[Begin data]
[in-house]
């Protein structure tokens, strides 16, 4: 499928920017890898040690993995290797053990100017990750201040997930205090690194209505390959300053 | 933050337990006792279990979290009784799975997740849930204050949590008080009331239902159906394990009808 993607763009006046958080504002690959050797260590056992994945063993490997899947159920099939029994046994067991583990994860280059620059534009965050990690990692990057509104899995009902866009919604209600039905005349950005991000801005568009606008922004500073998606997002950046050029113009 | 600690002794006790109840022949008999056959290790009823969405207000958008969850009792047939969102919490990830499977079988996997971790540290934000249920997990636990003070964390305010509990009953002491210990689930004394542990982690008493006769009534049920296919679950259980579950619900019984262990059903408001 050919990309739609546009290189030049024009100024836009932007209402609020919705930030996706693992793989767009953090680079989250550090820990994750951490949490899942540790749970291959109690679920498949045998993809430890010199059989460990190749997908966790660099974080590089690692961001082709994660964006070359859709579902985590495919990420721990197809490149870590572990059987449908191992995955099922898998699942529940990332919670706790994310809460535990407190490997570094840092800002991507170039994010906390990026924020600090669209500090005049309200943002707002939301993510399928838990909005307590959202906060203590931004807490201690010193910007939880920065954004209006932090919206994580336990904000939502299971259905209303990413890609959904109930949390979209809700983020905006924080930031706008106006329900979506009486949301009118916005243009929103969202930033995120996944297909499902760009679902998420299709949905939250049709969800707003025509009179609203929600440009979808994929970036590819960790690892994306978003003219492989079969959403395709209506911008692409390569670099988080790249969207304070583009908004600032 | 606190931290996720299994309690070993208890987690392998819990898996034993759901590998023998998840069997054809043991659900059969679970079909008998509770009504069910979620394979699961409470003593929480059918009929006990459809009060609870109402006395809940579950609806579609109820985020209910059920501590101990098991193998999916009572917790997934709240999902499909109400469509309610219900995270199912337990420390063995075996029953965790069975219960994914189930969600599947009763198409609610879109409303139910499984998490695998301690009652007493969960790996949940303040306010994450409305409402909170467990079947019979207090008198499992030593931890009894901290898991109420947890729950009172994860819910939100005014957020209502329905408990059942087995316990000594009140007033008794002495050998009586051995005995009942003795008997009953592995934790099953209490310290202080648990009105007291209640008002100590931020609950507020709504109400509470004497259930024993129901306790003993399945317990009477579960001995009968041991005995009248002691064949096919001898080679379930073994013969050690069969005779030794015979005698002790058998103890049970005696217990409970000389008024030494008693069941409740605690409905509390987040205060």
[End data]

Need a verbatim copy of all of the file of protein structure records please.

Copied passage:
[in-house]
């Protein structure tokens, strides 16, 4: 499928920017890898040690993995290797053990100017990750201040997930205090690194209505390959300053 | 933050337990006792279990979290009784799975997740849930204050949590008080009331239902159906394990009808 993607763009006046958080504002690959050797260590056992994945063993490997899947159920099939029994046994067991583990994860280059620059534009965050990690990692990057509104899995009902866009919604209600039905005349950005991000801005568009606008922004500073998606997002950046050029113009 | 600690002794006790109840022949008999056959290790009823969405207000958008969850009792047939969102919490990830499977079988996997971790540290934000249920997990636990003070964390305010509990009953002491210990689930004394542990982690008493006769009534049920296919679950259980579950619900019984262990059903408001 050919990309739609546009290189030049024009100024836009932007209402609020919705930030996706693992793989767009953090680079989250550090820990994750951490949490899942540790749970291959109690679920498949045998993809430890010199059989460990190749997908966790660099974080590089690692961001082709994660964006070359859709579902985590495919990420721990197809490149870590572990059987449908191992995955099922898998699942529940990332919670706790994310809460535990407190490997570094840092800002991507170039994010906390990026924020600090669209500090005049309200943002707002939301993510399928838990909005307590959202906060203590931004807490201690010193910007939880920065954004209006932090919206994580336990904000939502299971259905209303990413890609959904109930949390979209809700983020905006924080930031706008106006329900979506009486949301009118916005243009929103969202930033995120996944297909499902760009679902998420299709949905939250049709969800707003025509009179609203929600440009979808994929970036590819960790690892994306978003003219492989079969959403395709209506911008692409390569670099988080790249969207304070583009908004600032 | 606190931290996720299994309690070993208890987690392998819990898996034993759901590998023998998840069997054809043991659900059969679970079909008998509770009504069910979620394979699961409470003593929480059918009929006990459809009060609870109402006395809940579950609806579609109820985020209910059920501590101990098991193998999916009572917790997934709240999902499909109400469509309610219900995270199912337990420390063995075996029953965790069975219960994914189930969600599947009763198409609610879109409303139910499984998490695998301690009652007493969960790996949940303040306010994450409305409402909170467990079947019979207090008198499992030593931890009894901290898991109420947890729950009172994860819910939100005014957020209502329905408990059942087995316990000594009140007033008794002495050998009586051995005995009942003795008997009953592995934790099953209490310290202080648990009105007291209640008002100590931020609950507020709504109400509470004497259930024993129901306790003993399945317990009477579960001995009968041991005995009248002691064949096919001898080679379930073994013969050690069969005779030794015979005698002790058998103890049970005696217990409970000389008024030494008693069941409740605690409905509390987040205060």